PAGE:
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English Spoken Language Essay

 
  1. Hi guys,

    So as part of my GCSE Coursework i've got an essay coming up in a few weeks on the evolution of the English language, analyzing text speak etc.

    Now, throughout all of last year I was getting straight B's and literally just 1 or two marks off an A, and after getting yet another two B's in my Lord of the Flies mock and actual essay, i'm so gutted I can't quite reach an A.

    So, does anyone have any tips, advice, past essay examples, marking schemes, anything they can give me that could possibly help? Ideally that will help me reach an A or even A* (it's worth a shot I guess!)

    Cheers
    Adam

  2. well remember if you get a grade b overall in your coursework which is now worth 40% cos speaking and listening have been scrapped and a grade A in exam (60%) then your likely to get A overall

  3. http://www.aqa.org.uk/subjects/english/gcse/english-language-4705/subject-content/unit-3-part-c
    don't know what exam board you are but this is aqas, the info on the age is for teachers but there are two links to the 2013 spec and the 2014 spec depending on what year you're in. It's all about why people speak a certain way and stuff I think, I can't remember to be honest but I looked at the spec and ended up with like 90% on this piece, good luck x
    (Original post by AdamCee)
    Hi guys,

    So as part of my GCSE Coursework i've got an essay coming up in a few weeks on the evolution of the English language, analyzing text speak etc.

    Now, throughout all of last year I was getting straight B's and literally just 1 or two marks off an A, and after getting yet another two B's in my Lord of the Flies mock and actual essay, i'm so gutted I can't quite reach an A.

    So, does anyone have any tips, advice, past essay examples, marking schemes, anything they can give me that could possibly help? Ideally that will help me reach an A or even A* (it's worth a shot I guess!)

    Cheers
    Adam

Analysing spoken language: example

Here is another comedy clip. As you watch, listen to the characters' words, expressions, accent, and intonation (how their voice rises and falls).

The Catherine Tate Show

Analysis of the way the two characters talk:

The teacher: The teacher speaks softly and pronounces her words clearly. This may suggest a formal education and a background that values 'standard' modes of speaking. Her accent, particularly her pronunciation of 'r' in words (eg learn) shows she is from the West of England. This is characteristic of many rural and West Country English areas which is why Lauren asks if she is a farmer.

The teacher's tone is soft, showing that she is in a nurturing or caring role, but her speech is full of commands, showing that the relationship is unequal (or 'asymmetric'). The teacher is in a position of authority. She therefore gets angry when that authority is challenged. As the sketch goes on, however, the teacher loses her soft tone and she ends up acting like Lauren.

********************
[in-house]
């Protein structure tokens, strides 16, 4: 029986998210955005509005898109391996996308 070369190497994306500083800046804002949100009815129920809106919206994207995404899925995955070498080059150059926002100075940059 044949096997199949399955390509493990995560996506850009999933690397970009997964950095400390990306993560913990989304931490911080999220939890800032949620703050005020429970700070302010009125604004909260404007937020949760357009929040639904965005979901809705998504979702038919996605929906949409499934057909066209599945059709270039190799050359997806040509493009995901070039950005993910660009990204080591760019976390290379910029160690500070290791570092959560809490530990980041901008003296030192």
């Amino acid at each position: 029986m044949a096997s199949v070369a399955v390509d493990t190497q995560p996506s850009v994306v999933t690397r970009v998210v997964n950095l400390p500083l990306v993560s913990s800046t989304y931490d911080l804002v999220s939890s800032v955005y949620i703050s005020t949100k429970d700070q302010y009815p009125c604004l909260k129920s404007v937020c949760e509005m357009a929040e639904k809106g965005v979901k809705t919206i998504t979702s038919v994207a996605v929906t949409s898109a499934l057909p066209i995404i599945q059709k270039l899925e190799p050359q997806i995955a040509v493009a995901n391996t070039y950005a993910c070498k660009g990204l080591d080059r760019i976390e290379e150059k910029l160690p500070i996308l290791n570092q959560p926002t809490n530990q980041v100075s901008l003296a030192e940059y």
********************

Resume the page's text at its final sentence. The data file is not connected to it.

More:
Lauren: The first thing we notice about Lauren is her confrontational manner. This is mirrored in her idiolect - she does not change the words or expressions she uses to fit the situation. She also picks up on the teacher's different accent. When she does she draws wrong conclusions. First she thinks the teacher must be from the north, then that she must be a farmer.

We laugh at the way Lauren speaks and the mistakes she makes. Lauren does not speak Standard English. We can hear this, for example, in the way 'th' is pronounced 'f' (as in 'norf'), and the way she repeats question tags such as 'is it'.

Conclusions: Lauren is very judgemental about the teacher. She draws conclusions based on how the teacher speaks. The audience, however, also draws conclusions about Lauren. We laugh because Lauren makes comments that seem inappropriate. While we may draw conclusions from the way people speak, we are usually aware that it is not polite to say: "you speak funny, is it!" What is funny is Lauren's lack of self-awareness. She has not stopped to think that the teacher might think Lauren herself sounds 'funny'. We might also be laughing because we recognise the way she speaks and acts in our friends and, perhaps, ourselves.

Lauren is a very successful comic creation. One reason people like her might be because we enjoy seeing the way spoken language causes problems. Different people, with different ways of speaking, cannot understand each other. It forces them apart and into confrontational situations. Recognising that, perhaps, brings us all closer together.

Key terms:

Asymmetrical relationship - a relationship where one person is in a more powerful social or professional position than the other (as opposed to a symmetrical relationship).

Rhetorical question - a question that works more like a statement: it does not require a genuine answer. It can be used as a persuasive device but also to create distance between two arguing parties.

Now try a Test Bite.

Back to Spoken Language Study index

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